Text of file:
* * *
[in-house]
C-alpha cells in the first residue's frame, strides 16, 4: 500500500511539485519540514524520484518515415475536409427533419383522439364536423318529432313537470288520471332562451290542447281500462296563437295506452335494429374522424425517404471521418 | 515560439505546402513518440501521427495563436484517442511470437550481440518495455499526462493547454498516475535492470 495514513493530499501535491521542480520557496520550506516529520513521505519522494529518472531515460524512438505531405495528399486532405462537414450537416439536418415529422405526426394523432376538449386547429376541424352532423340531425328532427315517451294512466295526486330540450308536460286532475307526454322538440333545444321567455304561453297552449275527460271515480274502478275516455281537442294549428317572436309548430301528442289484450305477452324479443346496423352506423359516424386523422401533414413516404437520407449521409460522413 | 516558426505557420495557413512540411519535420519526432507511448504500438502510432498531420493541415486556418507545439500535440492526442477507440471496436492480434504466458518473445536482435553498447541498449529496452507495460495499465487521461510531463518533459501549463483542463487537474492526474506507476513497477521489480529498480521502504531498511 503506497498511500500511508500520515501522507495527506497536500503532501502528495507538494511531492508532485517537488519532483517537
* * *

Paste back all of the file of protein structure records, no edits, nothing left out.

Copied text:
[in-house]
C-alpha cells in the first residue's frame, strides 16, 4: 500500500511539485519540514524520484518515415475536409427533419383522439364536423318529432313537470288520471332562451290542447281500462296563437295506452335494429374522424425517404471521418 | 515560439505546402513518440501521427495563436484517442511470437550481440518495455499526462493547454498516475535492470 495514513493530499501535491521542480520557496520550506516529520513521505519522494529518472531515460524512438505531405495528399486532405462537414450537416439536418415529422405526426394523432376538449386547429376541424352532423340531425328532427315517451294512466295526486330540450308536460286532475307526454322538440333545444321567455304561453297552449275527460271515480274502478275516455281537442294549428317572436309548430301528442289484450305477452324479443346496423352506423359516424386523422401533414413516404437520407449521409460522413 | 516558426505557420495557413512540411519535420519526432507511448504500438502510432498531420493541415486556418507545439500535440492526442477507440471496436492480434504466458518473445536482435553498447541498449529496452507495460495499465487521461510531463518533459501549463483542463487537474492526474506507476513497477521489480529498480521502504531498511 503506497498511500500511508500520515501522507495527506497536500503532501502528495507538494511531492508532485517537488519532483517537